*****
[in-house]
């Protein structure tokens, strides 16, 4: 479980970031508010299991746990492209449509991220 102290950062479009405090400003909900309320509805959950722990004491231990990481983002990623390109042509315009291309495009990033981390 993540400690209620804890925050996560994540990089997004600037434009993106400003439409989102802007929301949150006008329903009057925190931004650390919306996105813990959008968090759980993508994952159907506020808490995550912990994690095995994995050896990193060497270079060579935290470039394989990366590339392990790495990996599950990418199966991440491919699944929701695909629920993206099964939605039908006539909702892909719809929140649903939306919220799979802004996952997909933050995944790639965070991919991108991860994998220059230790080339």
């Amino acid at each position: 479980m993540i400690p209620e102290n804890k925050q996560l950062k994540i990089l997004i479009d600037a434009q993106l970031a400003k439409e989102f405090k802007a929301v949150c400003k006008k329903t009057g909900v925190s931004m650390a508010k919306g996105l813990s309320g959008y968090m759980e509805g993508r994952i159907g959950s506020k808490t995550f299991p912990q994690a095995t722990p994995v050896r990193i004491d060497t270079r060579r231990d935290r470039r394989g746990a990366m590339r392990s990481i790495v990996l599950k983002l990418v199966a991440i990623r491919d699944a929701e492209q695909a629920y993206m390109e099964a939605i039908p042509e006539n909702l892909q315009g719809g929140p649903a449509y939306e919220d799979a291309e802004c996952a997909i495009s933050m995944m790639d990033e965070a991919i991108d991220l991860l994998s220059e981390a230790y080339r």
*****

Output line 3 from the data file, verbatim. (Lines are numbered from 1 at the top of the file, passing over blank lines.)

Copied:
């Amino acid at each position: 479980m993540i400690p209620e102290n804890k925050q996560l950062k994540i990089l997004i479009d600037a434009q993106l970031a400003k439409e989102f405090k802007a929301v949150c400003k006008k329903t009057g909900v925190s931004m650390a508010k919306g996105l813990s309320g959008y968090m759980e509805g993508r994952i159907g959950s506020k808490t995550f299991p912990q994690a095995t722990p994995v050896r990193i004491d060497t270079r060579r231990d935290r470039r394989g746990a990366m590339r392990s990481i790495v990996l599950k983002l990418v199966a991440i990623r491919d699944a929701e492209q695909a629920y993206m390109e099964a939605i039908p042509e006539n909702l892909q315009g719809g929140p649903a449509y939306e919220d799979a291309e802004c996952a997909i495009s933050m995944m790639d990033e965070a991919i991108d991220l991860l994998s220059e981390a230790y080339r």